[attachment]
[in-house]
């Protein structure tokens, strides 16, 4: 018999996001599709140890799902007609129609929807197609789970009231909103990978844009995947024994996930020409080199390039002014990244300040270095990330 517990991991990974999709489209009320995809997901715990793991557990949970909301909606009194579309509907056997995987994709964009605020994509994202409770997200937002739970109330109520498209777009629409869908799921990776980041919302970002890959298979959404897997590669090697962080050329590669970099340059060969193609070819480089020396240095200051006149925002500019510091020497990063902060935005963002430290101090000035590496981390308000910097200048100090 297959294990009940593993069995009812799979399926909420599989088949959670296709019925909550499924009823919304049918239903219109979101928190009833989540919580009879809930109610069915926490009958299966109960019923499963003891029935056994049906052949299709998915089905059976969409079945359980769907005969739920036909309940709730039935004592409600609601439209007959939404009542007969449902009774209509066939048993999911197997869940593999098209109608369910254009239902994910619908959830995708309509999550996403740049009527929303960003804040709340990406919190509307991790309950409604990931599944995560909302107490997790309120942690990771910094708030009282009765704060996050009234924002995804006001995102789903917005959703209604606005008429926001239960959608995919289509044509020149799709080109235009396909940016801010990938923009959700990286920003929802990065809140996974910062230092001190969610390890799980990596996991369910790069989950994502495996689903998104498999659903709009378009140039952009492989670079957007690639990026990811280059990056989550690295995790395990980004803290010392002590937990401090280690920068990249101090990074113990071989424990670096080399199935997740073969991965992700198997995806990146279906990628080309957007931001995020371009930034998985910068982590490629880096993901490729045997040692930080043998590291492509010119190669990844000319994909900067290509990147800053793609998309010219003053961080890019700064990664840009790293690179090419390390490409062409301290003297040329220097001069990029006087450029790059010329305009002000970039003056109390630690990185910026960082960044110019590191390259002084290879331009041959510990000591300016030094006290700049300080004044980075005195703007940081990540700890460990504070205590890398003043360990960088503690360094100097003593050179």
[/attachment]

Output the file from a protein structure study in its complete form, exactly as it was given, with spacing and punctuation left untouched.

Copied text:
[in-house]
């Protein structure tokens, strides 16, 4: 018999996001599709140890799902007609129609929807197609789970009231909103990978844009995947024994996930020409080199390039002014990244300040270095990330 517990991991990974999709489209009320995809997901715990793991557990949970909301909606009194579309509907056997995987994709964009605020994509994202409770997200937002739970109330109520498209777009629409869908799921990776980041919302970002890959298979959404897997590669090697962080050329590669970099340059060969193609070819480089020396240095200051006149925002500019510091020497990063902060935005963002430290101090000035590496981390308000910097200048100090 297959294990009940593993069995009812799979399926909420599989088949959670296709019925909550499924009823919304049918239903219109979101928190009833989540919580009879809930109610069915926490009958299966109960019923499963003891029935056994049906052949299709998915089905059976969409079945359980769907005969739920036909309940709730039935004592409600609601439209007959939404009542007969449902009774209509066939048993999911197997869940593999098209109608369910254009239902994910619908959830995708309509999550996403740049009527929303960003804040709340990406919190509307991790309950409604990931599944995560909302107490997790309120942690990771910094708030009282009765704060996050009234924002995804006001995102789903917005959703209604606005008429926001239960959608995919289509044509020149799709080109235009396909940016801010990938923009959700990286920003929802990065809140996974910062230092001190969610390890799980990596996991369910790069989950994502495996689903998104498999659903709009378009140039952009492989670079957007690639990026990811280059990056989550690295995790395990980004803290010392002590937990401090280690920068990249101090990074113990071989424990670096080399199935997740073969991965992700198997995806990146279906990628080309957007931001995020371009930034998985910068982590490629880096993901490729045997040692930080043998590291492509010119190669990844000319994909900067290509990147800053793609998309010219003053961080890019700064990664840009790293690179090419390390490409062409301290003297040329220097001069990029006087450029790059010329305009002000970039003056109390630690990185910026960082960044110019590191390259002084290879331009041959510990000591300016030094006290700049300080004044980075005195703007940081990540700890460990504070205590890398003043360990960088503690360094100097003593050179």